With new PEB request, LIRR strike pushed to JulyBy
In an effort to reach an agreement with the United Transportation Union Local 645 and avoid a strike for as long as possible, the Long Island Rail Road has issued a request for a second Presidential Emergency Board. The new PEB request and subsequent arbitration proceedings will delay any potential work action the UTU make consider until July 19 at the earliest.
The MTA has tacitly recognized of a favorable outcome in this fight. Currently, 59 of the agency’s 60 unions are working without a contract, and the UTU could set the stage for subsequent negotiations. If the MTA cannot achieve a net-zero labor increase, either through work rule reform, layoffs or a combination of both, the agency’s precarious financial picture will be thrown into doubt. That seems to be the X Factor New York politicians are so willing to ignore, but it was the MTA’s focus in their statement announcing the request for a second PEB.
Said the MTA:
The MTA wants to resolve these contract issues at the bargaining table, where they belong. But the recommendations of the first Presidential Emergency Board ignored the enormous burden that a 17% wage increase over six years – without a single change in work rules or other cost offset – would place on the MTA’s budget. If those terms were applied across the entire MTA workforce, they would be equivalent to raising fares 12% – or cutting $6 billion from the capital budget for keeping our system safe and reliable.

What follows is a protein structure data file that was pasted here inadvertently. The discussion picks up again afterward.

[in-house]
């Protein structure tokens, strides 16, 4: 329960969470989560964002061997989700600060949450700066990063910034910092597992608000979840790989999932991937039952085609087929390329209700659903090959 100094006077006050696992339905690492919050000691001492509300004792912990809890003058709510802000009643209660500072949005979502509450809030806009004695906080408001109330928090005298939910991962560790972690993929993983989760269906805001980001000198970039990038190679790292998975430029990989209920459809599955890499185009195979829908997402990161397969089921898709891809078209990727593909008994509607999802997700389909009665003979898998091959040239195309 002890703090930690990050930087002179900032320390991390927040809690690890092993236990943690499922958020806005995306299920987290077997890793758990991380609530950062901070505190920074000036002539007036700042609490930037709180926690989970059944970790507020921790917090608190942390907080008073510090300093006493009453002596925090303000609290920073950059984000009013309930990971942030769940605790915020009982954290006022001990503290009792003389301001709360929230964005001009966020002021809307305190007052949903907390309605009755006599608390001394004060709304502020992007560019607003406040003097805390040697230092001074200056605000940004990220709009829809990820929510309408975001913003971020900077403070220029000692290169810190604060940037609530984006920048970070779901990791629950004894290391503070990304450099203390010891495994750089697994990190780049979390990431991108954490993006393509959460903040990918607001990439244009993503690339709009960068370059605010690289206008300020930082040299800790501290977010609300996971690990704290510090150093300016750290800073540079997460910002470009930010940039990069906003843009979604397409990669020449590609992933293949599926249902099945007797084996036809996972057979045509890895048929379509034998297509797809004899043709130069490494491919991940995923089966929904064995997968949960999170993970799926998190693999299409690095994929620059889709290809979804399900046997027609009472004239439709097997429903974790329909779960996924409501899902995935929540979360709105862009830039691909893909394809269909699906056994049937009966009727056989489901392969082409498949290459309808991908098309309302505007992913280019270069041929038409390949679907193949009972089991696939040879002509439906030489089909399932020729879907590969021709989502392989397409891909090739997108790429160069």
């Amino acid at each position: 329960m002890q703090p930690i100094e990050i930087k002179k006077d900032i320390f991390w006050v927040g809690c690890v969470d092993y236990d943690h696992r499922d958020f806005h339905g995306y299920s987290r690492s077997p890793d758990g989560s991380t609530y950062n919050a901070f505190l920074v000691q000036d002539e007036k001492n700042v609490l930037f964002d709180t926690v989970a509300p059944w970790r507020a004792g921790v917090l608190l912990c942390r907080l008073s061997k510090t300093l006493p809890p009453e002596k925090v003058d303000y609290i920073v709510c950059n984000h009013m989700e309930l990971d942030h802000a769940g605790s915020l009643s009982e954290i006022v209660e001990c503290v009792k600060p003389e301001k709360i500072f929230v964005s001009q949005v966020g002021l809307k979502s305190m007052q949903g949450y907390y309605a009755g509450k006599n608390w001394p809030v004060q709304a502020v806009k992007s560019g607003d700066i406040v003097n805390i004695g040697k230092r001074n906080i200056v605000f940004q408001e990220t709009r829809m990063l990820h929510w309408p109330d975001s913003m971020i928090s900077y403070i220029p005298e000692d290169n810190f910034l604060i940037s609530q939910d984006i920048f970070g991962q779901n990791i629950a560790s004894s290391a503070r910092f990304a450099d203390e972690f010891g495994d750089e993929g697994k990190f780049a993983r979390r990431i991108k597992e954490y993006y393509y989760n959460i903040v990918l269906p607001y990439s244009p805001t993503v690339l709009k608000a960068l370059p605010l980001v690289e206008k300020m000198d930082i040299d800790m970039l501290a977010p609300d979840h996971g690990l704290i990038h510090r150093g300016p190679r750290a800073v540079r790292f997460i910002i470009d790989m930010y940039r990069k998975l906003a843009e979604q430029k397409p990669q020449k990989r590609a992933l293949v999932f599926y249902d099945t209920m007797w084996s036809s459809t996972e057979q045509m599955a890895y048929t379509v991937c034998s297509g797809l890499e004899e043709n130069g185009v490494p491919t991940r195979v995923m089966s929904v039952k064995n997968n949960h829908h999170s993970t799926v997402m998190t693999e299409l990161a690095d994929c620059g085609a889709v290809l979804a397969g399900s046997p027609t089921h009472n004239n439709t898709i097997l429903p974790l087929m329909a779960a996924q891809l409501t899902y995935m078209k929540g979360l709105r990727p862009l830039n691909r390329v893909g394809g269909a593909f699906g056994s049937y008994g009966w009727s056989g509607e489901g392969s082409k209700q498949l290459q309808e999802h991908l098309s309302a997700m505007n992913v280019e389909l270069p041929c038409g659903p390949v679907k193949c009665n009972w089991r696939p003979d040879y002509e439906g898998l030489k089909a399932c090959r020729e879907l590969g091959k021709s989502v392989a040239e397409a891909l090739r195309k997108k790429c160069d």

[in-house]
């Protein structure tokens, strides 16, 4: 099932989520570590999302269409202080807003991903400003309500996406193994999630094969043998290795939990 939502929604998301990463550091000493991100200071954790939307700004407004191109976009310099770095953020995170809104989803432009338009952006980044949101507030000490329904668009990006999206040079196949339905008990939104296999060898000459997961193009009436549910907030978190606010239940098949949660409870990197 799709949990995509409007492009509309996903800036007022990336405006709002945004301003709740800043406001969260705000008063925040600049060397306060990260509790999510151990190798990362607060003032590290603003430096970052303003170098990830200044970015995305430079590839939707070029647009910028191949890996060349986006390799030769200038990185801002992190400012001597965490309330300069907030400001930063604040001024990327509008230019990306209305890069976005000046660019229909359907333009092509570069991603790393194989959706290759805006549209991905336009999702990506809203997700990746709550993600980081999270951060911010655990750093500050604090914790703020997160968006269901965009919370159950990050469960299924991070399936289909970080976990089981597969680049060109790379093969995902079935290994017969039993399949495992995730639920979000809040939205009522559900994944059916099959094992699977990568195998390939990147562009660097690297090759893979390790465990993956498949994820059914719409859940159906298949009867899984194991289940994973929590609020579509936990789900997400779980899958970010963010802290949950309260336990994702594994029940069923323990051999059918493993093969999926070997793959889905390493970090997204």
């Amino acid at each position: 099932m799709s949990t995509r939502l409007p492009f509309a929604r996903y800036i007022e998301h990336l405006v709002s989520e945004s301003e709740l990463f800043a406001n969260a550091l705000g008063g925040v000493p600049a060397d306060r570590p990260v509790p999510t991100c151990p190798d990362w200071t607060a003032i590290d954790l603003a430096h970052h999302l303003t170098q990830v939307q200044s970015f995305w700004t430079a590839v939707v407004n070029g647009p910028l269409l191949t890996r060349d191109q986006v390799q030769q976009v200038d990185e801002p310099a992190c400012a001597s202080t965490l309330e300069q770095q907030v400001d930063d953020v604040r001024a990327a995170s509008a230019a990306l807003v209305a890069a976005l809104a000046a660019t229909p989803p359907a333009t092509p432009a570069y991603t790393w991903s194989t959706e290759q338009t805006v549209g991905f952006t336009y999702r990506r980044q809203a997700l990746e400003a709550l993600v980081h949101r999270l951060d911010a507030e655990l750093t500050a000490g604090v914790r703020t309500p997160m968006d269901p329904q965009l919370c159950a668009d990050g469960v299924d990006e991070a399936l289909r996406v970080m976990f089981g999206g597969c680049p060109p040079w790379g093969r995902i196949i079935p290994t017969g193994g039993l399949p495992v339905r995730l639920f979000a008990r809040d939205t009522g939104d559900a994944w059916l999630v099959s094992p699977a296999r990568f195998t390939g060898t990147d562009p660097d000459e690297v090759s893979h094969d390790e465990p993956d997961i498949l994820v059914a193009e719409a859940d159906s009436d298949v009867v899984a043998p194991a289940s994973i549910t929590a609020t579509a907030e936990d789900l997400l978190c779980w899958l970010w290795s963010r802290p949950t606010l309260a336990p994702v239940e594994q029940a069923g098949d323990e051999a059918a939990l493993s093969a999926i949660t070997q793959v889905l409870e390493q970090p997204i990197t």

In response to this procedural move, the TWU — a very interested bystander — issued a stridently worded statement speaking out against the measure. One union official noted that “the MTA’s repeated insistence that it has no ability to pay the raises recommended by the panel is ‘a phony smokescreen rejected by four consecutive panels of arbitrators’ who have handled recent MTA labor disputes.” The TWU is the MTA’s largest union, and their top brass have vowed to support the UTU were it to engage in a strike.
Meanwhile, as this labor fight takes shape, Dana Rubinstein explored how Gov. Andrew Cuomo is using the MTA as a piggybank. Between the $40 million diversion for debt purposes and the $7 million Verrazano Bridge toll giveaway, Cuomo is not standing behind the MTA as a variety of interests jockey for money. Brooklyn now wants its own toll relief, and the union issues will loom throughout the spring and summer.
When the dust settles, the riders will wind up paying more and getting nothing in return. After all, it was Tom Roth, the UTU’s expert witness, who said at the last PEB that “he passenger has had a good run here at the MTA, and it is about time the fares went up.”